“HI GUYS. How are you?”
The twang rang out across the almost empty press conference room.
By the time the photographers grabbed their cameras, he was gone. The US President had just marched through the lions den, and almost nobody had noticed.
Barack Obama’s shortcut to the conference room to address other world leaders, however, was about the only unexpected move the Americans made in Copenhagen.
After a long night of fruitless negotiations over details, anger was giving way to hopelessness.
“The Americans do not participate. They just sit there. It’s as though they are just passing time, waiting for Obama to arrive”, said one diplomat as the police closed down Copenhagen, waiting Obama’s arrival.
“The feeling seems to be that climate change can wait. They will invent a technology to deal with it later,” said an observer close to the negotiations.
The world’s other biggest emitter of carbon, China, was slow to come to the table, and was accused of hiding behind the G77, made up mostly of poor African nations and others in line to suffer the worst consequences of global warming.
Other developing nations like Mexico felt little responsibility to push for a deal. They will not qualify for funds earmarked for poorer countries and have much to lose as their economies take off, fuelled by carbon.
But there was little chance of the 115 or so government leaders learning much about each other’s plight. Divided up into like-minded groups to increase their leverage, it also cut them off from one another.
The previous day, all NGO’s had been banned from the huge Bella Centre.
Groups representing those people on the front line of the global warming battle had disappeared too, with their banners proclaiming their reality. In the days before, many had posed for photographs in front of the huge welcoming screen declaring COP15, with banners such as Save Bangladesh: The most affected country for climate change.
From the Maldives to Nepal threatened with water problems, from small islands and coral reefs sinking daily, rapidly deforestating South America and the spreading deserts of Africa, people came to make their case for survival.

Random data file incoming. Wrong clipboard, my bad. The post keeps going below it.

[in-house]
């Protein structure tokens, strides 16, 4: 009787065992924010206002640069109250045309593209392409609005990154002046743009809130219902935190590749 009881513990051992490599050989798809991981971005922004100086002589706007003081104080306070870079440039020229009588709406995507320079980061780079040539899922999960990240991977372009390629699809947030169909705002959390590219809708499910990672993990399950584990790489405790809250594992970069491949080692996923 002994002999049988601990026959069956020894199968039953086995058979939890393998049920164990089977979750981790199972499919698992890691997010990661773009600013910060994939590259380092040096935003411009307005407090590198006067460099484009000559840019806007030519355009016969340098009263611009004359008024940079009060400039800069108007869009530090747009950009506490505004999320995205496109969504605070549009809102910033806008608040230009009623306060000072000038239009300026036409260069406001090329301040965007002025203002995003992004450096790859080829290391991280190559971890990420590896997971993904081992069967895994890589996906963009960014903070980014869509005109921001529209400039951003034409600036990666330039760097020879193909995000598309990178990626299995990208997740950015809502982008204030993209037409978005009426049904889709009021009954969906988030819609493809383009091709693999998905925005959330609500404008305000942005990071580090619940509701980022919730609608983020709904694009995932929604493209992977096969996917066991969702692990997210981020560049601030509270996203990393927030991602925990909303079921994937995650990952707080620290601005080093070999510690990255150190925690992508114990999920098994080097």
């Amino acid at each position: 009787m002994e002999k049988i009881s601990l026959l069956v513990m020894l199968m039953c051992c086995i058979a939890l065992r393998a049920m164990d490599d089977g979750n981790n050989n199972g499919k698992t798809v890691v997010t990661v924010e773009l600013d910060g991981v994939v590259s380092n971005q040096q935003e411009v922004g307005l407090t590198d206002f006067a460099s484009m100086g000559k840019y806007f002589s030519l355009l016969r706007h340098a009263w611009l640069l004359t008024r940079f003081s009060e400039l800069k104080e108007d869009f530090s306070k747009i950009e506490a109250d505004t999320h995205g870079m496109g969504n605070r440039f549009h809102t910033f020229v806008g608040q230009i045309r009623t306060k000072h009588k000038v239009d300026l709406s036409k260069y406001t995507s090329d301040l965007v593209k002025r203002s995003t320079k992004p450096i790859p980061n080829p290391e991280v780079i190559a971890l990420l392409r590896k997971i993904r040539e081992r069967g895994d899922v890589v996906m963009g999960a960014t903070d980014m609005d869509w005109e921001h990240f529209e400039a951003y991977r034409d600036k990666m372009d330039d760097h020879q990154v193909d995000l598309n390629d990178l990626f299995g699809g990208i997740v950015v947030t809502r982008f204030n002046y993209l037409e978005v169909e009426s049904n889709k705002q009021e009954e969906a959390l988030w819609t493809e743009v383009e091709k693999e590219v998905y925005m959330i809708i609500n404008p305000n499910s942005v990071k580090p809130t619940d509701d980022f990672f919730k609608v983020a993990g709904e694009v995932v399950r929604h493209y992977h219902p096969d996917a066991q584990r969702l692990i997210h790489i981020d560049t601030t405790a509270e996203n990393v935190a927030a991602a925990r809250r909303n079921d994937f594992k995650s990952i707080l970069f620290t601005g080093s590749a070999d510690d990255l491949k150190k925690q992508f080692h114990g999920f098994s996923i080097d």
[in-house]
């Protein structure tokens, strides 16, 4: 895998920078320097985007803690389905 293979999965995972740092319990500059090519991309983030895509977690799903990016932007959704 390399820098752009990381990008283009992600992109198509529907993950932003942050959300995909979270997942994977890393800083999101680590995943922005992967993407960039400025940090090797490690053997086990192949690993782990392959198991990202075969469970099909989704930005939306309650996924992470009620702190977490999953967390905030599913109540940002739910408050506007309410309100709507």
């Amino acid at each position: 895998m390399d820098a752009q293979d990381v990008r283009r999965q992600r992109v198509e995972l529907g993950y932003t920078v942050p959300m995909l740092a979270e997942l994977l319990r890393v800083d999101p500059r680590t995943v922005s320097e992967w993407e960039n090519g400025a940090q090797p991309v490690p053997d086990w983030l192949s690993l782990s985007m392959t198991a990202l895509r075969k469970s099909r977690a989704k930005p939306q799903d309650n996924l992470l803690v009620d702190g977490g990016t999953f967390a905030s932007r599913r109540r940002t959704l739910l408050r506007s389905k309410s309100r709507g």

As the clock ticked away towards the hour of success or failure, the world’s main players took over – it was a little like bringing in the salvagers to a sinking ship.
Their experts worked to put together something everyone could sign up to and in non-technical language the world leaders could understand.
Meanwhile, those leaders, diplomats and experts waited patiently for the US President to arrive. One after the other, press conferences were cancelled – Africa, Brazil, India, Britain – all except Iran and its belligerent president Mahmoud Ahmadinejad.
It gave him the opportunity to miss Mr Obama’s arrival and tell the media that nuclear energy plants were part of their fight against global warming.
When Barack Obama did arrive, he held a series of bi-laterals. It looked a bit like speed-dating as he moved from one room to another speaking to France’s Nicholas Sarkozy and Russian President Dmitry Medvedev – not about climate change but about renewing the nuclear arms reduction treaty.
There was widespread shock over his speech – with its talk of America’s national security and claims to have renewed leadership in the climate negotiations, it sounded more like an address to Congress than the United Nations.
The Chinese were so furious with his emphasis on verification of emission reductions that their prime minister, Wen Jiabao, refused to attend meetings afterwards. They understood they had an agreement with the American administration about the issue from the day before.
Hugo Chaves, the Venezuelan president who called former US president George Bush the devil, said: “It still smells of sulphur here,” apparently referring to Mr Obama when challenging him to act.
Afterwards, President Obama became engaged in a round of discussions and meetings with all the main players. Those frantic discussions resulted in Mr Obama announcing the last minute deal that he described as a “meaningful agreement” being accepted.
© Irish Examiner Ltd. All rights reserved